Presentation on theme: "Writing Well AGED 3142. Types of Writing Creative Writing Goals: to entertain, provoke thought, or express an idea artistically Audience: usually general,"— Presentation transcript:
Types of Writing Creative Writing Goals: to entertain, provoke thought, or express an idea artistically Audience: usually general, possibly targeted Meaning: abstract and open to interpretation Style and format: open to creative discretion (submitted works generally follow MLA style) Examples Poetry Lyrics Short stories Novels Play/Movie scripts
Types of Writing Journalistic Writing Goals: to inform or persuade Audience: usually general, possibly targeted Meaning: concrete and not open to interpretation Style and format: structured according to AP style and various publications’ in-house style manuals Examples News stories Feature stories News releases Editorial columns Advice columns
Types of Writing Academic Writing Goals: to demonstrate understanding of complex topics, to explore new concepts Audience: usually an instructor, but other experts if work is publishable Meaning: concrete and not open to interpretation Style and format: structured according to various academic style manuals (Chicago, APA, MLA, American Society of Agronomists, etc.) and instructor’s directions Examples Essays and subjective exams Class research and other project papers Position papers and literature reviews
Types of Writing Scientific Writing Goal: to share results of scientific investigation with various audiences Audience: possibly expert, but possibly lay Meaning: concrete and not open to interpretation Style and format: structured according to various professional, academic, and University style manuals Examples Journal articles Research proposals, theses, and dissertations Popular science articles Conference papers Theoretical pieces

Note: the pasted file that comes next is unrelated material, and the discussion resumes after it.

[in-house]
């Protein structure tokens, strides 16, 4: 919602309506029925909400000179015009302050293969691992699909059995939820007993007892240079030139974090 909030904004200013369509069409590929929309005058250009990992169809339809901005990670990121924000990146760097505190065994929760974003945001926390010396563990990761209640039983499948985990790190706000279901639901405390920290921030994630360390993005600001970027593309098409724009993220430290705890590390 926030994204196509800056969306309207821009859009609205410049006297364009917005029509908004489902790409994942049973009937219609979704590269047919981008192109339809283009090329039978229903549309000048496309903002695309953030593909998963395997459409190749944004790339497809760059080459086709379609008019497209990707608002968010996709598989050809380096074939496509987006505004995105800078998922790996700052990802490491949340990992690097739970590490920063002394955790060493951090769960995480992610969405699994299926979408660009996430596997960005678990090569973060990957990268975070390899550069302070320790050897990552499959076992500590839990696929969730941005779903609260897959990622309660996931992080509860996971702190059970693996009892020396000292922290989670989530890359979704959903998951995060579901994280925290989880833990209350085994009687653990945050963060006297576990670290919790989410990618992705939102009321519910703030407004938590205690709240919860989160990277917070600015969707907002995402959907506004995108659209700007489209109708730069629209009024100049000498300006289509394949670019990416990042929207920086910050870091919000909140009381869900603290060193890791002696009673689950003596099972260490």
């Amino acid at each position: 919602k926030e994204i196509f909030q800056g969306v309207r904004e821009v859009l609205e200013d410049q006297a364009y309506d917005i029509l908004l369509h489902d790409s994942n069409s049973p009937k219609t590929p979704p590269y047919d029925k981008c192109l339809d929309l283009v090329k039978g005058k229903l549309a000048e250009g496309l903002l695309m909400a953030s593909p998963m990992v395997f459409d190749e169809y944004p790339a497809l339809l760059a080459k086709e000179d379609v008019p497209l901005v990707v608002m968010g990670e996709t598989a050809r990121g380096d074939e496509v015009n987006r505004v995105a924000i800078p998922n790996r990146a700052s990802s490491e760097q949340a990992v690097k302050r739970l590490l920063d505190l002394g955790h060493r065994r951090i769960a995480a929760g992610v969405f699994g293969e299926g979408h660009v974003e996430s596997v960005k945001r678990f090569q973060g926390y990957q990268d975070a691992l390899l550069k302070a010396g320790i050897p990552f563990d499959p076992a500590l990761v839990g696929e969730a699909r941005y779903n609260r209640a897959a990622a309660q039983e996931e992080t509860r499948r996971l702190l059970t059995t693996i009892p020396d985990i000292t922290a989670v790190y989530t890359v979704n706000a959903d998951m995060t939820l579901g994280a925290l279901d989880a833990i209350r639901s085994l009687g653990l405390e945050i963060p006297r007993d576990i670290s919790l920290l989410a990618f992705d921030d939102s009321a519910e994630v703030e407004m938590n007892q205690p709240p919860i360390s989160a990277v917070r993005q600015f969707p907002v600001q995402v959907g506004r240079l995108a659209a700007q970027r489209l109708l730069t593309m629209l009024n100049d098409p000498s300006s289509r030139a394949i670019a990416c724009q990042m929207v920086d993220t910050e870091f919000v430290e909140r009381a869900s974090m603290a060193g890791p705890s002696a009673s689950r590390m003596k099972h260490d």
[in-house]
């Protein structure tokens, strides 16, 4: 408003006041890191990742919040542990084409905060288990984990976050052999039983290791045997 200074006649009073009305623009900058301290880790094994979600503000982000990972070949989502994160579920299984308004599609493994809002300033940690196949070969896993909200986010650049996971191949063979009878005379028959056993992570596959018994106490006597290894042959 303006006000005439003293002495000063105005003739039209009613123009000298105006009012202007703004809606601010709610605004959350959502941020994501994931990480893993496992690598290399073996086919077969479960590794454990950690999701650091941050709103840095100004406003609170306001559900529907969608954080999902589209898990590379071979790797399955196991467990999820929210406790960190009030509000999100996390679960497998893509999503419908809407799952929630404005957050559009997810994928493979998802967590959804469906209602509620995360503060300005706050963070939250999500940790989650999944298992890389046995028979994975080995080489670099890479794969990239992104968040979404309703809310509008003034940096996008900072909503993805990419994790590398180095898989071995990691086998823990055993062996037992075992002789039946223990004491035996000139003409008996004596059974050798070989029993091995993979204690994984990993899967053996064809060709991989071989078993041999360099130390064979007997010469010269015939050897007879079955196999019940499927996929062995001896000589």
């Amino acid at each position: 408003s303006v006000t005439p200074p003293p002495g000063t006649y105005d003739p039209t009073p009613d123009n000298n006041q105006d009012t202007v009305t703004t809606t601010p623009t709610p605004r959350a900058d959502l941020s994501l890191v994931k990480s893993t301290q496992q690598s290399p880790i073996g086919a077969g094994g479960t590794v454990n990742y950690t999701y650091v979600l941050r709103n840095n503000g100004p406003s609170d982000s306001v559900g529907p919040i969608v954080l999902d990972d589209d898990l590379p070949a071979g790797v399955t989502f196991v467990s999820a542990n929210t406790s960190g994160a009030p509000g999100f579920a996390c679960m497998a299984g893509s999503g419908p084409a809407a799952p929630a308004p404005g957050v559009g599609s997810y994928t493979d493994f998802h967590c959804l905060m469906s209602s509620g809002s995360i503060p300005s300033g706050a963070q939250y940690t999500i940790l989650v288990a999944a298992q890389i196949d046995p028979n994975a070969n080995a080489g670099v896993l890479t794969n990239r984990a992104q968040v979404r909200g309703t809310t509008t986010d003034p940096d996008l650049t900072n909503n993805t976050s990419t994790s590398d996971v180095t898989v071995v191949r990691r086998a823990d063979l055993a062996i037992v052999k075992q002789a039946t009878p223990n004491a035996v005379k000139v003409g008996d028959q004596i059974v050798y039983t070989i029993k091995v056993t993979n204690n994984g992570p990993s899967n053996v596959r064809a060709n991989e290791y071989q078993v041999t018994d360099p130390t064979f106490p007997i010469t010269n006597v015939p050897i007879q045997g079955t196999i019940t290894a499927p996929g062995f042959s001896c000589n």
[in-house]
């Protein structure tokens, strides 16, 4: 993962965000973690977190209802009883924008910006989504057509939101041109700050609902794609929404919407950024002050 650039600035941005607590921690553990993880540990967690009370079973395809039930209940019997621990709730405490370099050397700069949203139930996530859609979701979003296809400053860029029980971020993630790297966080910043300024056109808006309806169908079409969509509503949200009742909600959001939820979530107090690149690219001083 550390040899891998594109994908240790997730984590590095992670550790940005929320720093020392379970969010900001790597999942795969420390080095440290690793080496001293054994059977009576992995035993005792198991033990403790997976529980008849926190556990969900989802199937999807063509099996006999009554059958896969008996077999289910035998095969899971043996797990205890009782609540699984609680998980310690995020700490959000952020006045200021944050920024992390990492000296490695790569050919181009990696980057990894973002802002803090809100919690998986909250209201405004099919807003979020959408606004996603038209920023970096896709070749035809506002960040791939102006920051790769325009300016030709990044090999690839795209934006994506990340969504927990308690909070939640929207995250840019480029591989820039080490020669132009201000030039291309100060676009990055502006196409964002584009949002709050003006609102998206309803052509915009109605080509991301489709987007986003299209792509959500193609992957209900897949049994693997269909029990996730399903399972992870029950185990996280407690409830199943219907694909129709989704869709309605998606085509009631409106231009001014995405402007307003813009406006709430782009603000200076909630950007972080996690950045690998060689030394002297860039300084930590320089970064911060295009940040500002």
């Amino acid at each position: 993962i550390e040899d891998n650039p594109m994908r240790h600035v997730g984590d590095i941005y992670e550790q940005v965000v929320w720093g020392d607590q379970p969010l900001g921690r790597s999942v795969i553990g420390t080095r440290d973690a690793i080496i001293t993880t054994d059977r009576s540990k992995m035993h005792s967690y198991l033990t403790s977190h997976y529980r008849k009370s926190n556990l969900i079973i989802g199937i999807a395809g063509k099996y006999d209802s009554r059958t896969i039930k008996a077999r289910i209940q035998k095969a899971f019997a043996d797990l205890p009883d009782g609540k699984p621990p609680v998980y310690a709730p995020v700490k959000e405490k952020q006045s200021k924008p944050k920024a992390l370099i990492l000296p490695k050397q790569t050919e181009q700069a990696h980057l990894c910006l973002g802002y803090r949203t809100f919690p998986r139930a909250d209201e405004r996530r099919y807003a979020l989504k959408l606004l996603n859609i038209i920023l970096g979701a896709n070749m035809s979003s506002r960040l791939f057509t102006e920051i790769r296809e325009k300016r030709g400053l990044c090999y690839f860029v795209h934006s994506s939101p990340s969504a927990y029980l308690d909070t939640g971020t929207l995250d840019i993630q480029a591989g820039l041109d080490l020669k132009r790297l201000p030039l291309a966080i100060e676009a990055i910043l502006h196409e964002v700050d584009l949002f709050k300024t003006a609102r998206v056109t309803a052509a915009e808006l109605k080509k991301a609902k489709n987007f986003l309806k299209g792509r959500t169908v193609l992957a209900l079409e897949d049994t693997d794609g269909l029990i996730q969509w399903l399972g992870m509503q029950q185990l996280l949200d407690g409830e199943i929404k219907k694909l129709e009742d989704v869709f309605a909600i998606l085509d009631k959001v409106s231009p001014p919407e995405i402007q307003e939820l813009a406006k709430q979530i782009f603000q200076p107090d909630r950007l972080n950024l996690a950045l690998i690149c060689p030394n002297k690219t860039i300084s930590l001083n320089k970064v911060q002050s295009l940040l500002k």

Types of Writing Professional Writing Goal: to facilitate in-house and external communications in business settings Audience: experts, executives, technicians, operators, and laypersons Meaning: concrete and not open to interpretation Style and format: structured according to business conventions and in-house style manuals Examples Letters, e-mails, and memos Résumés and vitae Sales and marketing proposals Project reports Final reports
Types of Writing Technical Writing Goal: to facilitate in-house and external communications in a business setting Audience: possibly expert, but possibly lay Meaning: concrete and not open to interpretation Style and format: structured according to various professional and in-house style manuals Examples Solicited proposals for grants and technical contracts In-house proposals for project plans Progress reports Auditing and evaluation reports Final reports Technical descriptions Instructions and training manuals
Regardless of the genre… All good writing has some of the same characteristics.
Good Writing Is Always the Result of Hard Work Writing is a process, and good writing usually evolves over time Often, writing becomes “good writing” during the revision part of the process During revision, you should ask yourself: “Does my writing have the qualities associated with ‘good writing’”? If those qualities aren’t there, REVISE
Qualities of Good Writing Appropriate for audience and purpose Organized with a recognizable structure Introductions and overviews Supporting paragraphs that focus on one topic or supporting idea Consistent in style, tone, and form Consistent spelling, grammar, punctuation Either informal or formal tone Consistent structure of info (headings)